New work explores RAAD vigilante attacks

Published Thursday, 29 November 2012
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A new book exploring the dissident republican vigilante movement in Northern Ireland has claimed "a new generation of victims" has been created.

New work explores RAAD vigilante attacks
There is some support for the vigilante group but others condemn their presence. (© UTV)

Over the last three years so-called punishment shootings in the Derry area in particular have become increasingly common.

In some cases, parents have had to take their children to be shot in the city.

The group behind most of these attacks was Republican Action Against Drugs, known as RAAD, who say they are targeting drug dealing in the community.

But a new book focusing on this new wave of terrorism says the shootings have not stemmed any drugs problem.

Author John Lindsay explained: "Very few perpetrators (are) brought to justice as a result of so-called punishment attacks, and also (they were) something that seemed to increase in occurrence when there were apparently ceasefires in place- so when other forms of violence weren't happening, more people were getting shot at, on account of allegations of drug dealing."

He found that within both republican and loyalist communities there is a degree of support for such shootings.

The author said in writing the book, 'No Dope Here?' he has tried to understand why the attacks were happening.

"People are afraid of crime, afraid of drugs so there was a sort of populist agenda, it may also be a way of exerting control on communities," he said.

It's not a normal society.

Donna Smith, mother of RAAD victim Andrew Allen

24-year-old Andrew Allen from Derry became a victim of the group, he was shot dead in Donegal in February this year after he was exiled from the city.

His mother Donna Smith has said there is a need for community support for policing, as their role is being taken over by dissidents in the area.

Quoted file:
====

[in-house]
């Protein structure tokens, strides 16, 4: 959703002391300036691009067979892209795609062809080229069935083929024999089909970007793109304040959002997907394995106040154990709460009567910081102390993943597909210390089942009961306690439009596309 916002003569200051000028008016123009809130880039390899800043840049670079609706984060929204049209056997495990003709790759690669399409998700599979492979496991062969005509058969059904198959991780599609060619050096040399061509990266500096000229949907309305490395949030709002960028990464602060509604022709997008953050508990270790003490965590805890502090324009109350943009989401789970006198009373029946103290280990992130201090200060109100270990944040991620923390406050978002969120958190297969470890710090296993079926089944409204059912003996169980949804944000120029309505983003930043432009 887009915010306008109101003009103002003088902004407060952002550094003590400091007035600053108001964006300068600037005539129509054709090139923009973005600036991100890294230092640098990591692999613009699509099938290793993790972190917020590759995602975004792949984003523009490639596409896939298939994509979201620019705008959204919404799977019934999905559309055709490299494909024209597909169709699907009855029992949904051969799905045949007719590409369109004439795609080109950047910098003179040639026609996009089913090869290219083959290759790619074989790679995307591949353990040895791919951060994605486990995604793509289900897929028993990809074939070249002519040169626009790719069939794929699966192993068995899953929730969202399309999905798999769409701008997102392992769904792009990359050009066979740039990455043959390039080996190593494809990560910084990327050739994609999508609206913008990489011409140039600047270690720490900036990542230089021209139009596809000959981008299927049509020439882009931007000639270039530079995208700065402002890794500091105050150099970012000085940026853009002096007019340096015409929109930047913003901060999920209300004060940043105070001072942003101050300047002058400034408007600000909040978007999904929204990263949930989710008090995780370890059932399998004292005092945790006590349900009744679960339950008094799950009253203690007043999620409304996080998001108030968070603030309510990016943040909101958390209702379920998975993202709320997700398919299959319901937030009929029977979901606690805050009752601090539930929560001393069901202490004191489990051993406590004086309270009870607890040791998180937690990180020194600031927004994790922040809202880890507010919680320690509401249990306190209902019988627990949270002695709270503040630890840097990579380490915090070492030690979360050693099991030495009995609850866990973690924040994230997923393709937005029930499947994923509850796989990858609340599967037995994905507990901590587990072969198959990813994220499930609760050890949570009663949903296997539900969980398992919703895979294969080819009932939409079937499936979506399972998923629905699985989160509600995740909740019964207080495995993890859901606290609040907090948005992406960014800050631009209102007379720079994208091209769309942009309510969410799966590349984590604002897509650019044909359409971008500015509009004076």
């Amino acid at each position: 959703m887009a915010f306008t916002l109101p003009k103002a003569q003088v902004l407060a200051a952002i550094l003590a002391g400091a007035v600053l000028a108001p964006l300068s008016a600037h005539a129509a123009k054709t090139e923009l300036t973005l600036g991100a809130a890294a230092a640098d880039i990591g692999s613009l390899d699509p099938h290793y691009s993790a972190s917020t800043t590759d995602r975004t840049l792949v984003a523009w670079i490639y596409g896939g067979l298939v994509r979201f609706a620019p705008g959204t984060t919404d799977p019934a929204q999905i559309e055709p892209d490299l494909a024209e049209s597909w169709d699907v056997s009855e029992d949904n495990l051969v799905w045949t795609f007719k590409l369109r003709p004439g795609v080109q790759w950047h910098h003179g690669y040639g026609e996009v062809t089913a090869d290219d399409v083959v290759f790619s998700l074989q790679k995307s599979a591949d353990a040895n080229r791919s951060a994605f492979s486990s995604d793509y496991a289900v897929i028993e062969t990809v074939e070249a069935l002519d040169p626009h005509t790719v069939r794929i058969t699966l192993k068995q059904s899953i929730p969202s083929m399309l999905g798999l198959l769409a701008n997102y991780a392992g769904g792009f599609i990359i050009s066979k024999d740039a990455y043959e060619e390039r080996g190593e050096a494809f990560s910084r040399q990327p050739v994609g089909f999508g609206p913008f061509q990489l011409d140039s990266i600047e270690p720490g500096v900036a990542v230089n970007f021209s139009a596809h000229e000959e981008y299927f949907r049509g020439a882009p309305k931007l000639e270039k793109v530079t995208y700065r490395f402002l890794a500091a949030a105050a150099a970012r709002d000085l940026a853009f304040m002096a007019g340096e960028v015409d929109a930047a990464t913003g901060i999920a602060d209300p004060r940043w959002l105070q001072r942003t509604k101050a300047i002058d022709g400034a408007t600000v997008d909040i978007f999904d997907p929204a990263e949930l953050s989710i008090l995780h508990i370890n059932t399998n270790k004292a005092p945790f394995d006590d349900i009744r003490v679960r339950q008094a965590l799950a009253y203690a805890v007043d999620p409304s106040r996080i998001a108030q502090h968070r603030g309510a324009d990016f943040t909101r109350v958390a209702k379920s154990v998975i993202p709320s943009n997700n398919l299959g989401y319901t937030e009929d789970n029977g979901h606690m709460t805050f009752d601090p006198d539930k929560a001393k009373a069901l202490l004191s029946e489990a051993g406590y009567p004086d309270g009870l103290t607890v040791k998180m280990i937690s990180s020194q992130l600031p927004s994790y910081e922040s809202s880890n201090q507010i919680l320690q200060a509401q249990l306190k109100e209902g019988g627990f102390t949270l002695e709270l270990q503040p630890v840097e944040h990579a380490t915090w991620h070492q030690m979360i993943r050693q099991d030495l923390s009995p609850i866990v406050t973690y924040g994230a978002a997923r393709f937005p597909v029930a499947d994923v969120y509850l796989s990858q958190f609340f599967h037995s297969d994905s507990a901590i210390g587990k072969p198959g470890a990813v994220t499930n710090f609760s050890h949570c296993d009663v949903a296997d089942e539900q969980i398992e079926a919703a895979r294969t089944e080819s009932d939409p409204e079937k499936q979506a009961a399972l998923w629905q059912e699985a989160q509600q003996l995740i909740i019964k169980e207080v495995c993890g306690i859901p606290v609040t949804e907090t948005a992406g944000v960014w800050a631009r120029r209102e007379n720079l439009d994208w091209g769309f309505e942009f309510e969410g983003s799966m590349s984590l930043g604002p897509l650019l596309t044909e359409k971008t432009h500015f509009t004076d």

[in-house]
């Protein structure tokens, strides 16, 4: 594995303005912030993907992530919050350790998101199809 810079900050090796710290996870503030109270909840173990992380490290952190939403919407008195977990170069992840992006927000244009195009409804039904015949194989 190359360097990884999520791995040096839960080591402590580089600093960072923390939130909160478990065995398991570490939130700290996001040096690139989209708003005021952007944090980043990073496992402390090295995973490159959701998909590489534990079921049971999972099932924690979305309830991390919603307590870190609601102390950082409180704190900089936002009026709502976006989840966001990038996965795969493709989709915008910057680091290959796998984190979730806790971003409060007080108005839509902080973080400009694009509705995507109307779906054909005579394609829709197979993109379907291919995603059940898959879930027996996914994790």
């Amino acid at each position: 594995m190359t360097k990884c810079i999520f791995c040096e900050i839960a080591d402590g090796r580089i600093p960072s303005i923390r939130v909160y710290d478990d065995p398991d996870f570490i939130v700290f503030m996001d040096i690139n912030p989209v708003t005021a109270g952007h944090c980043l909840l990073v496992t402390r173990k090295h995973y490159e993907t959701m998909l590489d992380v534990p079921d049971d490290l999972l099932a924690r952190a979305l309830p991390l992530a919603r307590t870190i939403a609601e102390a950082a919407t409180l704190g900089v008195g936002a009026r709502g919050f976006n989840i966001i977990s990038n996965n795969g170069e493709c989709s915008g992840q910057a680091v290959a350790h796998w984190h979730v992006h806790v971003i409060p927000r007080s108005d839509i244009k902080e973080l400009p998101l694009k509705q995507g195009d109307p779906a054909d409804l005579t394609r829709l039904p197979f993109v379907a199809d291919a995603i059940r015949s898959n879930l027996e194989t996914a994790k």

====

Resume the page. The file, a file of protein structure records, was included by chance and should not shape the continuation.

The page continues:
"There's other people that have had to take their children to be shot. This isn't the way it should be," she said.

"You should be able to go to the police about these things and I know people are scared."

Many of RAAD's members are believed to have allied themselves to another dissident grouping calling itself the new IRA.

The group admitted responsibility for the murder of Co Tyrone prison officer David Black earlier this month.

They said the killing was linked to conditions at Maghaberry Prison where republican prisoners are refusing to wash in an attempt to secure political status.

© UTV News
Comments Comments
Frosty in Here wrote (792 days ago):
@Realist, it has nothing to do with garnering public support. It's about instilling fear in the community and ensuring only Republican IRA drugs are sold and the profits go to the Republican IRA movement, not to independent dealers and, of course, ensuring that their communities know the Republican IRA still control their areas. They don't want drugs legalised as there's too much money to be made from misery. Their message is, either sell drugs for the IRA or get shot. I wonder how many RAAD members get coked off their heads before they go out to issue a punishment beating? Like all paramilitaries, big men behind masks and in a gang, on their own they'd s*** themselves if you said boo to them, which is probably why the cowards join in the first place.
Sekonda in Belfast wrote (793 days ago):
RAAD do what they do because they push the drugs themselves and want to control the territory. Anyone who doesn't see these groups as organised crime has their head in the sand. The PSNI are scared to take them on because the last time they did it led to internment. The PSNI are powerless because of the constant and continuing legacy of fear that exists in our cesspit of a country.
Realist in England wrote (794 days ago):
I would like to draw attention to the thumbnail for the story. "Bully Boys Behind masks". Without passing judgement on any particular thing they did/said/etc., it really is pitifully banal to scribble such stupid ad hominem slogans on walls. Basically, the police also act against drugs. In many parts of the world, state bodies would be more harsh in their treatment of people involved in drugs - no warnings, no chance to desist - caught in possession of drugs once = period languishing on death row prior to execution, with the full blessing of the state and its laws. No slogans on walls would influence such governments to pardon you. That RAAD didn't overcome the issue of drugs in Derry is no different to the fact that drugs exist in countries where you can be executed for their possession. People, especially young people, want drugs and where there is a demand, a supply will always come from somewhere. The fact that RAAD are not a legitimate government body does not mean that their message is necessarily a bad one nor that it shouldn't be imposed on the public by force (some things may merit such draconian measures). Saying that, I totally disagree with their message/analysis and believe that most, if not all, drugs should be legalised within a new regulatory framework. Anti-republican slogans scrawled on walls are not rational arguments that republicans are likely to listen to and, therefore, they are not going to help anyone. If those who were previously in RAAD were to see that there was huge support for legalisation around the country, then they would undoubtedly yield to public opinion as, in my opinion at least, they do what they do to garner public support.
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